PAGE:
A miniscule crochet hook given to me by friends. It is metal, Venus brand, made in England, size 0. I'm guessing it was used for tatting (crocheting cotton into durable lace). I found one mention of Venus crochet hooks in a 1914 advertisement and another in 1940 in a crochet pattern in a newspaper. Being very fine, they had protective steel caps to protect the hook when not in use.

venus crochet hook

venus crochet hook


Back in 1676, when needle-making was a cottage industry, James Milward was a needle maker on Fish Hill. In 1730, 40 year old Symon Milward founded Henry Milward & Sons, naming it for his infant son, Henry. From then on, Milward’s became well known as the makers of good quality needles. At one time Milward’s was the largest needle manufacturer in the world, producing knitting needles, surgical needles, and fish hooks.

venus crochet hook

The industry became mechanised during the Industrial Revolution. In 1850, H Milward & Sons operated from Washford Mills, Ipsley Street, Redditch. By the late 1800s they were the largest manufacturer in the whole district. Redditch became the hub of the British needle industry. Small needle businesses amalgamated, often through inter-marriage. Henry Milward & Sons expanded through amalgamation with W. Avery, Kirby Beard (dates not certain), W. Barfleet & Sons (1902), John James & Sons (1912), Crescent Manufacturing Company (1926), and Kirby, Beard & Co (1929). Colonel Henry Milward, an avid angler, created Milward’s Fishing Tackle Company which lasted until 1965, when hedied.

Meanwhile, William Hall of Studley amalgamated with Thos. Harper, Samuel Thomas, H. Wilkes and William Vale (and others) to create Amalgamated Needles & Fish Hooks. This company and H E Milward & Sons were the 2 largest needle makers in the region. In 1930, Milward's of Redditch and Hall's of Studley joined forces under a single holding company, Amalgamated Needles and Fish Hooks Limited. In 1932 they formed a separate manufacturing organisation called The English Needle and Fishing Tackle Co. Ltd (ENTACO). Milward's needles continued in Redditch (with satellite factories in other towns in the region) until the 1950s. Needle manufacturing was split between Studley and Redditch during the war. In 1952 Arrow Works opened and produced some of the Milward’s brands.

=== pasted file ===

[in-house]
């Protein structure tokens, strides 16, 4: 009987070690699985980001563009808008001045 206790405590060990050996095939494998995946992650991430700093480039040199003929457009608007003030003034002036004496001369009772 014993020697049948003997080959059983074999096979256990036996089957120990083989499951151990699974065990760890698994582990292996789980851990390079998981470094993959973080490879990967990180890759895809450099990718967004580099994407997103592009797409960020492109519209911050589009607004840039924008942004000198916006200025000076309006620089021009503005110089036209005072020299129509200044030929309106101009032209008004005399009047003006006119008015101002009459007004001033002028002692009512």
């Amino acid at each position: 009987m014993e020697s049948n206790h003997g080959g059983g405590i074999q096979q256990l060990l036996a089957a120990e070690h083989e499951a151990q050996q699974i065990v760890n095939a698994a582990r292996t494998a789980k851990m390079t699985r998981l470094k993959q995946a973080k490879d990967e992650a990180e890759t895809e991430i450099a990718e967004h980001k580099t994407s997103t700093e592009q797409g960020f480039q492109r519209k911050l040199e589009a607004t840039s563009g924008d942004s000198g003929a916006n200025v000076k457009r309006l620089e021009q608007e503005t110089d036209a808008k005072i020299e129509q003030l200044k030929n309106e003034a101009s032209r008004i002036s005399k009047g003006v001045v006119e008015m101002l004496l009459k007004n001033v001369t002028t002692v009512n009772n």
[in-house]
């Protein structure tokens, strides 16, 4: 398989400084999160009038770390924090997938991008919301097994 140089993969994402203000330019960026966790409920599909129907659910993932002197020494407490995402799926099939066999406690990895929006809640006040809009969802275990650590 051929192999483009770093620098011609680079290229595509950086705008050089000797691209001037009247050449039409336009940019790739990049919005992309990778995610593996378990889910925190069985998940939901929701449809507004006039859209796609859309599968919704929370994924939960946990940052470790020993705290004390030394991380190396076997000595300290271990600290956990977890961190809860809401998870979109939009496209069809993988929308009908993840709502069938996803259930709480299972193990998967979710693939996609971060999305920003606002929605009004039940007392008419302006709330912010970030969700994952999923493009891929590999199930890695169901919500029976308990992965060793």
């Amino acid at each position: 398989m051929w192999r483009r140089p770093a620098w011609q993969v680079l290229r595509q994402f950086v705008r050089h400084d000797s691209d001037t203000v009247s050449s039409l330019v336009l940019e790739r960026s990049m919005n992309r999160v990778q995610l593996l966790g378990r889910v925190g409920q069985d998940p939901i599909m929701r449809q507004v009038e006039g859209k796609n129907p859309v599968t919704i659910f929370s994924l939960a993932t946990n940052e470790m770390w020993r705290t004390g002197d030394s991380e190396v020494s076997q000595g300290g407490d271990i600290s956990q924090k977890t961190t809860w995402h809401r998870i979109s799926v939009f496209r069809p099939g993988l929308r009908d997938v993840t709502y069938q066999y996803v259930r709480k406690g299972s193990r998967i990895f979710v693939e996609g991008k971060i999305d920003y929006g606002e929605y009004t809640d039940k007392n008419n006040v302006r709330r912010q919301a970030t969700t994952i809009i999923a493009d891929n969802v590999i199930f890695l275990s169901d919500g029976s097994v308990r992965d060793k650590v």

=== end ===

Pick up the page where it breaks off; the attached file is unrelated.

In 1973 the entire share capital was purchased by Coats Patons Ltd as part of Needle Industries. In 1989, Milward’s (a division of Needle Industries) took over Abel Morrall's Aero Needles. Although Milwards owned many companies, each retained their own trade mark and name. Needle Industries continued until the 1990s when Coats sold it to its management, but retained the Milwards brand name for its own use. Following the management buyout of Needle Industries, ENTACO was registered in 1991 and operated out of the old Victoria Works, adjacent to Needle Industries. ENTACO were also involved in a cartel with Prym and Coats at the later end of the 20th century.


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